Experts agree that counterfeit parts are a growing problem for many industries. In 2010, the Commerce Department reported that counterfeit-part incidents among electronics manufacturers increased more than 150 percent from 2005 to 2008, from 3,369 to 8,644. Its focus was military electronics; the AIA-led team concentrated on the counterfeit-electronics risk in military and civilian products. The reason is simple: electronics are integral to the function of every platform we deliver.
But the aerospace industry uses many items–fasteners, composites, adhesives and metals–that all have the potential to be counterfeited. In April, for instance, two defense contractors pled guilty to charges related to the sale of titanium falsely certified as meeting military specifications. The U.S. Attorney's Office investigating the charges said the falsely certified metal was used to make engine mounts for U.S. Air Force F-15s and parts for other Air Force aircraft and NASA's Kepler space probe, launched in 2009.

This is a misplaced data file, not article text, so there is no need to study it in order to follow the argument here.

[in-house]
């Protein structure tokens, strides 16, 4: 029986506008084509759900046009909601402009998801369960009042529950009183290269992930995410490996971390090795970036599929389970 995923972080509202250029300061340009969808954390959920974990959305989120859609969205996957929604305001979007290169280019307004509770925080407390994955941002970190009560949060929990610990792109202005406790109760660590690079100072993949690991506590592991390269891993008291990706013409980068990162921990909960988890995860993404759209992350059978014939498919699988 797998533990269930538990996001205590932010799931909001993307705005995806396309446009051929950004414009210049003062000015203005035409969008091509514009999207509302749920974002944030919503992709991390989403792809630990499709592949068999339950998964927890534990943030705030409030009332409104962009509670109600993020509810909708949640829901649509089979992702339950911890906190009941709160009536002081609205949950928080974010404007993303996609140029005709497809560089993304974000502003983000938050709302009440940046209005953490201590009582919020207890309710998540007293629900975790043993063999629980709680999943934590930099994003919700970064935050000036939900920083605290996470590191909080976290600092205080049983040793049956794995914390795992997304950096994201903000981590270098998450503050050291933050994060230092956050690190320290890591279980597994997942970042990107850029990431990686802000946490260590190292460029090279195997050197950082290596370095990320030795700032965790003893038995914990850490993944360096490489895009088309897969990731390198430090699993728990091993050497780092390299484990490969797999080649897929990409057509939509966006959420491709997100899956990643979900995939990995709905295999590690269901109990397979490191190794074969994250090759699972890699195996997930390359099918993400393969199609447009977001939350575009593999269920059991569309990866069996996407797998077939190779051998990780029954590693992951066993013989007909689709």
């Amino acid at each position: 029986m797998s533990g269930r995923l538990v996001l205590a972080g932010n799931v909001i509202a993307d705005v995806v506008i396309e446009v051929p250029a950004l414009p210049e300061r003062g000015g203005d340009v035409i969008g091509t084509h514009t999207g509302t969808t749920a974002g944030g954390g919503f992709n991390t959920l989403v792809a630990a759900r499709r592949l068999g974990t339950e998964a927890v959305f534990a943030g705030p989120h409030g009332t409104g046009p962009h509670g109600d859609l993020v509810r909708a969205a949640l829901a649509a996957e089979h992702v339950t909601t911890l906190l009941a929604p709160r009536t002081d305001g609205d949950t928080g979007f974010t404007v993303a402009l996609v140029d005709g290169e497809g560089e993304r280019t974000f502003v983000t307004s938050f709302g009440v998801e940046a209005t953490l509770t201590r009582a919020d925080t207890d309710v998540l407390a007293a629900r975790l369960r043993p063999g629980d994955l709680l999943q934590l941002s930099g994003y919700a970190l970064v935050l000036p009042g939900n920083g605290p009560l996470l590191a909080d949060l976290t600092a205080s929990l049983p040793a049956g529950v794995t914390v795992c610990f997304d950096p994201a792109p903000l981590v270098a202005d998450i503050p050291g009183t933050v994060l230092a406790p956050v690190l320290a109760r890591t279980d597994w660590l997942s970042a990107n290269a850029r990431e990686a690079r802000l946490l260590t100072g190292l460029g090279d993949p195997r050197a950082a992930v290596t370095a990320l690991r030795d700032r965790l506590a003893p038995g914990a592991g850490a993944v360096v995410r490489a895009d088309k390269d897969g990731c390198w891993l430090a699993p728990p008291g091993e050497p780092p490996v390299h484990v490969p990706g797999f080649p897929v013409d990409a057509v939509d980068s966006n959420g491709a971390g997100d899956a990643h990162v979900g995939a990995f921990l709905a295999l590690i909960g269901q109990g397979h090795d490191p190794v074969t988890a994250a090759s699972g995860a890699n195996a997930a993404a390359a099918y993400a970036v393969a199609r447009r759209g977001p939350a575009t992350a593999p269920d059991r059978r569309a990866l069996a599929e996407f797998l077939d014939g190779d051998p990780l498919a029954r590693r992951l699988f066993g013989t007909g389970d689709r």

The Counterfeit Parts IPT's recommendations apply to all items that go into aerospace products, not just electronics.
Concern about counterfeit parts extends beyond aerospace. Many other industries rely on specialty metals, including construction and medicine (which also must address counterfeit drugs). Less than one percent of the world's semiconductors are used by aerospace. Far bigger users include manufacturers of automobile engine and brake controls and medical equipment, each with its own critical applications.
While there is consensus that the counterfeits problem is growing, defining its scope is difficult. Last year, the U.S. General Accountability Office assessed how well government and industry quantify the economic impact of counterfeiting in general.
"We determined that the U.S. government did not systematically collect data and perform analysis" on counterfeiting, and other tallies often are based on fragmentary or anecdotal information, the GAO told Congress. "Nonetheless, research in specific industries suggests that the problem is sizeable."
This points to a problem highlighted by the Counterfeit Parts IPT: a lack of standardized reporting. It has multiple facets, some of which are fundamental. For example, there is no commonly accepted definition of "counterfeit."